HGTV star Eric Eremita recalls surviving coronavirus, two weeks on ventilator: ‘I knew something was wrong’
HGTV star Eric Eremita, a contractor who appeared on a couple of the network’s programs, is opening up about his battle with the novel coronavirus after spending nearly a month under the care of doctors in New York City and two weeks on a breathing ventilator.
Eremite, who got his break on Johnathan and Drew Scott’s competition building series “Brother to Brother” and also was a figure on “Love It or List It,” detailed his bout with COVID-19 to People magazine, and said he immediately knew something was amiss when he wasn’t able to focus on mundane tasks that often come as second-nature.
“For me, I’m a guy who does things with precision,” Eremita told the publication. “I’m a contractor, so for me, an eighth of an inch makes a difference. When I couldn’t zero in on things, I knew something was wrong.”
The 51-year-old contractor and handyman said he had no preexisting conditions that he believes would have made him more susceptible to the deadly illness but said that once he developed symptoms, so did his wife, Joanna, 44, and the pair immediately began self-isolating themselves, with each of them taking separate floors in their Staten Island home.
As far as their three children — Mia, 17; Eric Jr., 15, and Evan, 12 — Eremita said the trio migrated to the family’s basement where they holed up until things blew over, and Eremita recalled ringing the city’s coronavirus hotline in a bid to schedule a testing appointment.
“They didn’t get back to us, and I started getting worse and worse,” he said, noting that he started having trouble breathing. “Then one day my wife came to me and said, ‘You don’t look good. Can you breathe? You’re turning blue.’”
Joanna sprung to action and phoned an ambulance right away.
“I got to the hospital and, believe it or not, it’s kind of a blur from that moment until I woke up off the ventilator,” Eremita told the outlet.
According to Eremita, his body initially rejected the ventilator, which is used for circulating oxygen through the lungs and body while pumping carbon dioxide out. He said that after his body finally accepted the assistance of the ventilator, his family grew worried about the uncertain outcome.
“It took a real toll on my family,” he said, adding that his children were “frantic” but ultimately held it together by focusing on their schooling and each other.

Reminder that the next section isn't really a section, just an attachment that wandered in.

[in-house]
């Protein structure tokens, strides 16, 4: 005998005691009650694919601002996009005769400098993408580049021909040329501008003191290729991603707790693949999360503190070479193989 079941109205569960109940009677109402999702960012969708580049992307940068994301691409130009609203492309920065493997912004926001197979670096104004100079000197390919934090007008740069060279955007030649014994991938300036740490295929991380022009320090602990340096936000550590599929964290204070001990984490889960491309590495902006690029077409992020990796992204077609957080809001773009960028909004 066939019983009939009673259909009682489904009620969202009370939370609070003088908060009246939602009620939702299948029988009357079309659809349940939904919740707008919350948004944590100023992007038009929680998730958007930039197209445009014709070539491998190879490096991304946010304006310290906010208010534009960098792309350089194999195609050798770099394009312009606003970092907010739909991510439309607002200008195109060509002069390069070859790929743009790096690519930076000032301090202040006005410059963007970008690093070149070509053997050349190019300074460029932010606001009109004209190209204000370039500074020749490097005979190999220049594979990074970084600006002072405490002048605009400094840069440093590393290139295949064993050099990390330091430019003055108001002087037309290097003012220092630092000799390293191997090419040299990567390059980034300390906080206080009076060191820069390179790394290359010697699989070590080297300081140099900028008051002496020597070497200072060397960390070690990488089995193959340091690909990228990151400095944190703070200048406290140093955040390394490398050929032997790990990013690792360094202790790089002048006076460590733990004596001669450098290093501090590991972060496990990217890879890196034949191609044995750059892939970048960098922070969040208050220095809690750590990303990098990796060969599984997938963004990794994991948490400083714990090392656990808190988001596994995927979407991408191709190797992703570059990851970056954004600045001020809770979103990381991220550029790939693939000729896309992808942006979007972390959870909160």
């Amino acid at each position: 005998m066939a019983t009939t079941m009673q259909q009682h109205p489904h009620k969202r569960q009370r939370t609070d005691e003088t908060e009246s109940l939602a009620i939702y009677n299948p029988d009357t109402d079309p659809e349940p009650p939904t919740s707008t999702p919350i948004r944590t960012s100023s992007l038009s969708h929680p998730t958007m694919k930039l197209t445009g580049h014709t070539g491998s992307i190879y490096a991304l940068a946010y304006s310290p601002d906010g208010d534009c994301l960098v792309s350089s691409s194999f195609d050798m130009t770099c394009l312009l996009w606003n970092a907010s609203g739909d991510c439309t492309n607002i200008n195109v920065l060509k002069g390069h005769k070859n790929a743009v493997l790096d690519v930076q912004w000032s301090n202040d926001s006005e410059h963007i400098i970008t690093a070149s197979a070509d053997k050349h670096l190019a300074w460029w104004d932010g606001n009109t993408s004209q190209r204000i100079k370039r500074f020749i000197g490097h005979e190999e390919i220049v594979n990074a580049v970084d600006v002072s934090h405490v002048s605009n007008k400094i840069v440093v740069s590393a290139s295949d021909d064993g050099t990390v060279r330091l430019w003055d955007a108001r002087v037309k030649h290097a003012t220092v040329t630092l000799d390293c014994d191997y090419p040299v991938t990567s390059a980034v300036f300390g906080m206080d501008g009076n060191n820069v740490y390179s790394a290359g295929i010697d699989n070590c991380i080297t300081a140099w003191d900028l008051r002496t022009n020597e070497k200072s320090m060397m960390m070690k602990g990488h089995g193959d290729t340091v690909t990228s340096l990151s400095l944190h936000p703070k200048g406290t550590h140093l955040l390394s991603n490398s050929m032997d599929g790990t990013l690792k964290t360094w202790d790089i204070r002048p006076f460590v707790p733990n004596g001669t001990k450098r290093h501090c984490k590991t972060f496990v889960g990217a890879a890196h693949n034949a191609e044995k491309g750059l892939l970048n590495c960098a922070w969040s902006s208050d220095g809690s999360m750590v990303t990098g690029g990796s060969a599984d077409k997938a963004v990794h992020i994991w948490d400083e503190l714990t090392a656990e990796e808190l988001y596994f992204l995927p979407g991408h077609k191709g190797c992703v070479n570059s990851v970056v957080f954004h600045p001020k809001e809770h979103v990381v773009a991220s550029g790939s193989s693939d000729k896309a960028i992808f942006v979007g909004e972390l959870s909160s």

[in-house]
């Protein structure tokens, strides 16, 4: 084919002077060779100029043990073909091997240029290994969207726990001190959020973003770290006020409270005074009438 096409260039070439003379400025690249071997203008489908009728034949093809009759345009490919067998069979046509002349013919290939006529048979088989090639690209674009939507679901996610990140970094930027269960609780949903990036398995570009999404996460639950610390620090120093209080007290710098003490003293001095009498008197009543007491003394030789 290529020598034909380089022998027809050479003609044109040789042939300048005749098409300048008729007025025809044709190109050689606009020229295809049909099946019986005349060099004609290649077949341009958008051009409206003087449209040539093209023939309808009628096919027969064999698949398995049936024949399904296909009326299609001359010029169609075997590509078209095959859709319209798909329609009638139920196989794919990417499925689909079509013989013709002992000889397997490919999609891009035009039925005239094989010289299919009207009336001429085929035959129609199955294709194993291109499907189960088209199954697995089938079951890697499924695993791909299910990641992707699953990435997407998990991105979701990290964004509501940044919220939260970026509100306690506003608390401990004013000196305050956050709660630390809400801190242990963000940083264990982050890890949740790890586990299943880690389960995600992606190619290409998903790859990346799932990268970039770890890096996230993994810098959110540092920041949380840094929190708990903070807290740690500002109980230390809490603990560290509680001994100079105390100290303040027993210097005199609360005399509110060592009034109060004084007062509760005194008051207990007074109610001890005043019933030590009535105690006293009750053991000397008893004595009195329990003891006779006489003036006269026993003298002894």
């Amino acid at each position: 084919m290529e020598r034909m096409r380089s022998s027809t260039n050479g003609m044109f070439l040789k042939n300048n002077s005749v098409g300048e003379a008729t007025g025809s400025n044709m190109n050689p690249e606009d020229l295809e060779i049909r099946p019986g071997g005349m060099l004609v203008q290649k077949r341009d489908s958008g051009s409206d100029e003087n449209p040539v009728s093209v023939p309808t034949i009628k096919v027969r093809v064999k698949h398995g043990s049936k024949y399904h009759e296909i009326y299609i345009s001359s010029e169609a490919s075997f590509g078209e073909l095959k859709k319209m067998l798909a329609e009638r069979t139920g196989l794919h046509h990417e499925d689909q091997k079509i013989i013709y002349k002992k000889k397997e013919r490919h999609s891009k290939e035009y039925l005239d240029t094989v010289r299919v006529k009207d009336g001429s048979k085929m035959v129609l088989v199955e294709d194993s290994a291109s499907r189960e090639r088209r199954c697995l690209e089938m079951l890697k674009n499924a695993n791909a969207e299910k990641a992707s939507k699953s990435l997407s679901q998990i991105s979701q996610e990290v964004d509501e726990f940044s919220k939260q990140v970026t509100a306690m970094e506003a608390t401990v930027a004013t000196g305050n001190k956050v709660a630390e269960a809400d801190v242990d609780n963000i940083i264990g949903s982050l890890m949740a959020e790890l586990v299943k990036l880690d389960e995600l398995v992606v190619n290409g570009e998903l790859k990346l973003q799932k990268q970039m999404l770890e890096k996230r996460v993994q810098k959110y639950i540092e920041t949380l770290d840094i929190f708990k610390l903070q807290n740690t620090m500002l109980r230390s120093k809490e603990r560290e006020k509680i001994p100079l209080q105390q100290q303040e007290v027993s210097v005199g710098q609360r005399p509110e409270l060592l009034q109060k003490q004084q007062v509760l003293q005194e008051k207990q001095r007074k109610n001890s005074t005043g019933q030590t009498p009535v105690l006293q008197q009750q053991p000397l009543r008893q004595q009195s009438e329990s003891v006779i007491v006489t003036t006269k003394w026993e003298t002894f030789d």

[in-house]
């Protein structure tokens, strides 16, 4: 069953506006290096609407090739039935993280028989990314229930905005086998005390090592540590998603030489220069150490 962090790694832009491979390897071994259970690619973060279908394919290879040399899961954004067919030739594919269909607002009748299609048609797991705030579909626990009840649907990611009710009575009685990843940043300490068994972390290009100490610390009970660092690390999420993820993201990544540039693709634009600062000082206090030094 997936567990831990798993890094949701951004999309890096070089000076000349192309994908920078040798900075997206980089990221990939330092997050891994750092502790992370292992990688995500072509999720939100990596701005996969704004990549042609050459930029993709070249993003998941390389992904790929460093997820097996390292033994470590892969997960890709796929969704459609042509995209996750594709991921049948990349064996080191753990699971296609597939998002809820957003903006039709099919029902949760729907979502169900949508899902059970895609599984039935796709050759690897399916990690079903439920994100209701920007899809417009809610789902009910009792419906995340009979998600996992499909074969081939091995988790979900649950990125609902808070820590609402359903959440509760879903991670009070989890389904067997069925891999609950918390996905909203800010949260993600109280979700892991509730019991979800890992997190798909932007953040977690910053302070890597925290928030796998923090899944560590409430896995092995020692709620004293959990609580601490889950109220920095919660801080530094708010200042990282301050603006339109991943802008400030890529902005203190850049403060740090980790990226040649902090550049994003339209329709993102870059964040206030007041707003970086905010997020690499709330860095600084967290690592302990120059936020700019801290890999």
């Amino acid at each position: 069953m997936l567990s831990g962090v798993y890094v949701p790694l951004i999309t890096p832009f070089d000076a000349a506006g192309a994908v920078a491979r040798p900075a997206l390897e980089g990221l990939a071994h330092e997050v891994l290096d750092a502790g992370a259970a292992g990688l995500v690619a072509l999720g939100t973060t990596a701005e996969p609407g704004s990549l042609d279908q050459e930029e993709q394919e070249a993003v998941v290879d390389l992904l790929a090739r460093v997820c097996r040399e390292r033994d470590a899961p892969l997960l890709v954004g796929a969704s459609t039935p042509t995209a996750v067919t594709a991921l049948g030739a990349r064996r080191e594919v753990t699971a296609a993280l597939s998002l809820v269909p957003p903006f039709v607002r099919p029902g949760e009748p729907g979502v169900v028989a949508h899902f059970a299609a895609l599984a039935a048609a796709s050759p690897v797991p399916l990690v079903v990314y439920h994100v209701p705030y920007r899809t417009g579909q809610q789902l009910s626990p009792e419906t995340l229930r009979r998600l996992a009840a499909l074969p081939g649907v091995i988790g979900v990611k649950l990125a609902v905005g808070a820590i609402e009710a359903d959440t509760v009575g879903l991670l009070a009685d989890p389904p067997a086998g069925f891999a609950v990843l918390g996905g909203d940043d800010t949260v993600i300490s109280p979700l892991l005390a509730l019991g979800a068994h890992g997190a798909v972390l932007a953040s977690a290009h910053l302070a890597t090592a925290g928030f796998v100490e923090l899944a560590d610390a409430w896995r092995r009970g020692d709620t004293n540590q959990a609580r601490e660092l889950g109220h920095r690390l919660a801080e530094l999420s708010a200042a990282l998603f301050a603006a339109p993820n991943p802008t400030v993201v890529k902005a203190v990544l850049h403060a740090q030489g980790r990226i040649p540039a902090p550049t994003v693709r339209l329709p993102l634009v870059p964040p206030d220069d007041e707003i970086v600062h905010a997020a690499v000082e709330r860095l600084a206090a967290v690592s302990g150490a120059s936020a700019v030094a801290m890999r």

Then doctors began to worry about his health, as well, Eremita said.
“They told my wife, ‘If it doesn’t come out tomorrow, we’re going to have to figure out something else,’” he said. “Then she got really nervous.”
Eremita told People magazine that he got better the very next day and thanked his faith for adjusting the potentially grim outlook.
“If you believe in God or not, there’s a God out there,” Eremita said. “He helped me.”
The father of three also thanked the hospital personnel for their care during his stay in the Intensive Care Unit where Eremita’s health improved and he was well enough to speak to his family via video call.
“The nurses were amazing,” Eremita said. “They were rooting for me, they were all my team members and were praying for me.”
Following his recovery, Eremita was discharged from the Staten Island University Hospital he had called home for the better part of a month and upon his exit, was greeted with cheers and applause from health care professionals at the hospital.
“They’re calling me their miracle,” Eremita said. “No one else in the hospital that I was in that was on a ventilator walked out alive. I’ll be honest with you, it made me very, very humbled, and reminded me to appreciate life.”
He’s now undergoing intense physical therapy as he learns to walk again after being hooked up to the ventilator and is managing a pneumonia diagnosis that has come on after the virus with prescribed antibiotics.
“Every day is getting better,” he said. “They told me I wouldn’t walk without a walker, but now I walk just fine. I got a bit beat up, but I’m the comeback kid.”
Furthermore, Eremita said the experience put things into perspective for him and he hopes his story will empower folks to take the illness seriously.
“If you think you can’t get it, you’re mistaken. You’re really, really mistaken if you think that you’re Superman or Superwoman and you cannot get this virus,” Eremita told People magazine. “It’s serious and it’s deadly. Wear your mask, wear your gloves.”
“It puts the bigger picture in perspective, and what’s important to you in life and what’s not,” he added. “Don’t sweat the small stuff, you know? It’s not worth it.”